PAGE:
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Top 10 viewed articles

Equipment to manage a difficult airway during anaesthesia
Volume39 Issue1
TypeSpecial Article
AuthorsPA Baker, BT Flanagan, KB Greenland, R Morris, H Owen, RH Riley, WB Runciman, DA Scott, R Segal, WJ Smithies, AF Merry
The PiCCO monitor: a review
Volume40 Issue3
AuthorsE Litton, M Morgan
Acute pain management in opioid-tolerant patients: a growing challenge
Volume39 Issue5
AuthorsCA Huxtable, LJ Roberts, AA Somogyi, PE Macintyre
Systematic review of oxytocin dosing at caesarean section
Volume40 Issue2
AuthorsLC Stephens, T Bruessel
Obesity and obstetric anaesthesia
Volume39 Issue4
AuthorsHS Mace, MJ Paech, NJ McDonnell
Brugada syndrome – a review of the implications for the anaesthetist
Volume39 Issue4
AuthorsSM Carey, G Hocking
Airway assessment based on a three column model of direct laryngoscopy
Volume38 Issue1
AuthorsKB Greenland
Opioids, ventilation and acute pain management
Volume39 Issue4
AuthorsPE Macintyre, JA Loadsman, DA Scott
Subdural block and the anaesthetist
Volume38 Issue1
AuthorsD Agarwal, M Mohta, A Tyagi, AK Sethi
The role of regional anaesthesia techniques in the management of acute pain
Volume40 Issue1
AuthorsPJ Cowlishaw, DM Scott, MJ Barrington

Anaesthesia and Intensive Care is an educational journal for those associated with anaesthesia, intensive care medicine and pain medicine

The Latest 


In the July issue we farewell Dr Neville Gibbs, Chief Editor of Anaesthesia and Intensive Care for the last six years; and welcome A/Prof John Loadsman, as incoming Chief Editor. Dr Gibbs will continue on as an editor for the AIC, and we look forward to working with A/Prof Loadsman in his new position. On behalf of all the production team at Anaesthesia and Intensive Care, we would like to thank Neville for his hard work, diligence and guidance as Chief.

R. Westhorpe and P. Seal remember Dr Noel Cass, who was a long-serving member of the Editorial Board of Anaesthesia and Intensive Care.

You’ll notice this issue’s cover is a change! We have a fascinating covernote on the Introduction of Intravenous Crystalloids, relating back to the depiction of the “appearance after death of a victim to the Indian Cholera”.

Ever wondered if your patient is aware under general anaesthesia? Leslie et al have conducted a study analysing the incidents related to awareness during GA in the first 4000 cases reported to webAIRS. It turns out, there are more memorable surgery experiences than there should be!

We’re also featuring a pilot study by Peyton et al on the effect of a perioperative ketamine infusion on the incidence of chronic postsurgical pain. The authors undertook the study at three hospitals to assess the feasibility of a proposed large multicentre placebo-controlled randomised trial of IV perioperative ketamine to reduce the incidence of CPSP.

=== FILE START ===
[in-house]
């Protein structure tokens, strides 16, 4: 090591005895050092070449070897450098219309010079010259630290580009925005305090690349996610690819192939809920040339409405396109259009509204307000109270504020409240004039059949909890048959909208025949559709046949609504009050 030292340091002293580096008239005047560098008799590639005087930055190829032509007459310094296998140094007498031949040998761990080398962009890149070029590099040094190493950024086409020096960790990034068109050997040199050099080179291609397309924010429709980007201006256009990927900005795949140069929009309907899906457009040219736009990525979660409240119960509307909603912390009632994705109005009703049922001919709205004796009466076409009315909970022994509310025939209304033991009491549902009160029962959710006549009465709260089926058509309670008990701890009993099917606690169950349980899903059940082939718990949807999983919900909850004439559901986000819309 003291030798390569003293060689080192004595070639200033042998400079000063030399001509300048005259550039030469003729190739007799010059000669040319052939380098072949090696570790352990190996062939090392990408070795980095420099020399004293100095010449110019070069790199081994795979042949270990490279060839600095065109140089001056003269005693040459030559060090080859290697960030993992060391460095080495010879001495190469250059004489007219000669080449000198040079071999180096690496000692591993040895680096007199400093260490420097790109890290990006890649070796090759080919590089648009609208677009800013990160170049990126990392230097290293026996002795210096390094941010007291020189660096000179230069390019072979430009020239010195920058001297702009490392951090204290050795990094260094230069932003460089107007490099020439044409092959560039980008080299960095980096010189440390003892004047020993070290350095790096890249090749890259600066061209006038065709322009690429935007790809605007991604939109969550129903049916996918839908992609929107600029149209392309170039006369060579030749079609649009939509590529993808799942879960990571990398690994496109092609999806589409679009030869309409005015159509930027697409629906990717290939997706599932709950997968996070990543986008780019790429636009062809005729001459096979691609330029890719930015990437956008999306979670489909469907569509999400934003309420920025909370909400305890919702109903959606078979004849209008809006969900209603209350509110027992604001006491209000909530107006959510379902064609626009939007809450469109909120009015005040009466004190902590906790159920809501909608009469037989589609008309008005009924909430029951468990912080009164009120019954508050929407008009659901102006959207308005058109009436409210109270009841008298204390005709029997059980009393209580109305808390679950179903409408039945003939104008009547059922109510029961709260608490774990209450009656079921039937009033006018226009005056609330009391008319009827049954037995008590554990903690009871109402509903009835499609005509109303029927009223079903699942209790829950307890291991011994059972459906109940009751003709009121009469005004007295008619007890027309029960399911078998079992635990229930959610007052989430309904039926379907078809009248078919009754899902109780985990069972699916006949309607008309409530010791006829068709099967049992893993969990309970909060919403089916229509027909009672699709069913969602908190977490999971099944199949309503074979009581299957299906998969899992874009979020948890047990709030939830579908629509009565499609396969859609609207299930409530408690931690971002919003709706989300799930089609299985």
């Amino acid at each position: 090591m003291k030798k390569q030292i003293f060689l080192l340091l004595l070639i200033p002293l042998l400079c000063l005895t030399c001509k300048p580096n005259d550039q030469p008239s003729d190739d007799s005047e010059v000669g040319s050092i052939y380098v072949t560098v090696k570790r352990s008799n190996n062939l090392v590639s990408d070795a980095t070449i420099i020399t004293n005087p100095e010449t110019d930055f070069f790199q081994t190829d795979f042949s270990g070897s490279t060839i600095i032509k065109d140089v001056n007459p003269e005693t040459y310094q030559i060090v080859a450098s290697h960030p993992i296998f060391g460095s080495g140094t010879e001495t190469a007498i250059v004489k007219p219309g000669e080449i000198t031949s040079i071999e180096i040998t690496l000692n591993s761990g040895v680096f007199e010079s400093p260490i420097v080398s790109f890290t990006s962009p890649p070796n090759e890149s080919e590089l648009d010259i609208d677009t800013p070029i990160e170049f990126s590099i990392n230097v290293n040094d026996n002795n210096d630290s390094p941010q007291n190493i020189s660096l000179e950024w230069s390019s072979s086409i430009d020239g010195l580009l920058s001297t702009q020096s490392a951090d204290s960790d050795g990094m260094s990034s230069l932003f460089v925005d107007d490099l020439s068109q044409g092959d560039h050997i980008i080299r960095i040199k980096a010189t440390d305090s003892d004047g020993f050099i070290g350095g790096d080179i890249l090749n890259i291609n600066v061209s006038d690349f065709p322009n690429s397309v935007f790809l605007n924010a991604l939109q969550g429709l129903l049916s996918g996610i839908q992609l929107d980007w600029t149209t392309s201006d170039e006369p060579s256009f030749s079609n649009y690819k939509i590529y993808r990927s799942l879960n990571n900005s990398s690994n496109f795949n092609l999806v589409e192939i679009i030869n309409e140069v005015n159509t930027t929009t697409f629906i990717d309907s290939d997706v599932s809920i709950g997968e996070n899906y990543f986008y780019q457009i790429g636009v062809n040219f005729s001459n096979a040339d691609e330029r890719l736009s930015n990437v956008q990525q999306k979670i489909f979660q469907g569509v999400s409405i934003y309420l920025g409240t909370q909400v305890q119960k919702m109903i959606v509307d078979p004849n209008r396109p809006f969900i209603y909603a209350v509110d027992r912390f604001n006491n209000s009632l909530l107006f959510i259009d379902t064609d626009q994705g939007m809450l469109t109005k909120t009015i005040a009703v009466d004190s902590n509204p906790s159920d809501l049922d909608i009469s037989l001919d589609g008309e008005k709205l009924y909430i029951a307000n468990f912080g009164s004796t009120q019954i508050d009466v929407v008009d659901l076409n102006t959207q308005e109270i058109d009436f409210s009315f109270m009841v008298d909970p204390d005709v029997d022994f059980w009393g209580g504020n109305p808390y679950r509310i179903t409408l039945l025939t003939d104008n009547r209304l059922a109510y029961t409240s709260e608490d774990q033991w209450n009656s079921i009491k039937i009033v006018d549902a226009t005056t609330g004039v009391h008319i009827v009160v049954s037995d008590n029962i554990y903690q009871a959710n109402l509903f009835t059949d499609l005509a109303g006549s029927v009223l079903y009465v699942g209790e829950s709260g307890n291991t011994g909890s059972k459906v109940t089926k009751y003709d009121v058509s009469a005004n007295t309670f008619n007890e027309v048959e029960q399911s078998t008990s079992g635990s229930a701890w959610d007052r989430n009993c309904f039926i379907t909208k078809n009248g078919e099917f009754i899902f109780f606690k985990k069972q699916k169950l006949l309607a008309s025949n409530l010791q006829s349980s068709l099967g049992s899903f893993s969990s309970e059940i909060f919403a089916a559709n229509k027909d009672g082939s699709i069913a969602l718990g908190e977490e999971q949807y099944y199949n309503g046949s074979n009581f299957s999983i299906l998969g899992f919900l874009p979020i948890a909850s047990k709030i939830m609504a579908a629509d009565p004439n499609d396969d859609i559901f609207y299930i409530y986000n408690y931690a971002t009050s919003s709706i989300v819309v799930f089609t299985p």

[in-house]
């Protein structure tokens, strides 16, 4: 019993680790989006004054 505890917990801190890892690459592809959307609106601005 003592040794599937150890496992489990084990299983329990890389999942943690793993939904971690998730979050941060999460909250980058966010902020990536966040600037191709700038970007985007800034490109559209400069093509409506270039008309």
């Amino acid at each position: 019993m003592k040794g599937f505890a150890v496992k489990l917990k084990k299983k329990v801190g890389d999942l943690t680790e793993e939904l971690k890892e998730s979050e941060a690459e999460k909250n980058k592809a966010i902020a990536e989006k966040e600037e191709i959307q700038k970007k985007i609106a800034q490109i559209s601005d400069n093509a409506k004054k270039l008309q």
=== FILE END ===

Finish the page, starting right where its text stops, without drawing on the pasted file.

Does anyone ever expect to die? Anstey et al have asked this very question when embarking on a prospective single-day observational study across 46 Australian hospitals. They sought to identify how prepared patients entering the ICU were for the possibility that they may not leave. Their findings have prompted recommendations that are a must read.

As always we have a number of Correspondence for those looking for a lighter read; and this issue features the Proceedings of the 12th International Conference on Rapid Response Systems and Medical Emergency Teams.

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Love the AIC as much as we do? Would you like to be more involved in continuing to uphold the standards and quality of the Journal? Keen to accrue some CPD points along the way? Become a reviewer for the AIC and help determine what articles make it to print. Signing up is easy!

To register as a reviewer, you’ll need to create/update your profile on the submissions website

And when you are creating your profile, you will need to select “Reviewer” as your user type. Alternatively, if you are already registered as an Author with the AIC, you simply need to edit your profile and select Reviewer as your alternative user type.

After the registration has been completed, you can upload your interests via the home page – which will allow any of the Editors to offer you papers to review that are more closely lined up to your interests.

If you have any troubles, please contact and one of the AIC Production Team can assist you.

Plus, don’t forget! The Anaesthesia & Intensive Care Journal is now available as an app. Downloading the app is as easy as searching "Anaesthesia & Intensive Care" on the Google Play or Apple App Store.

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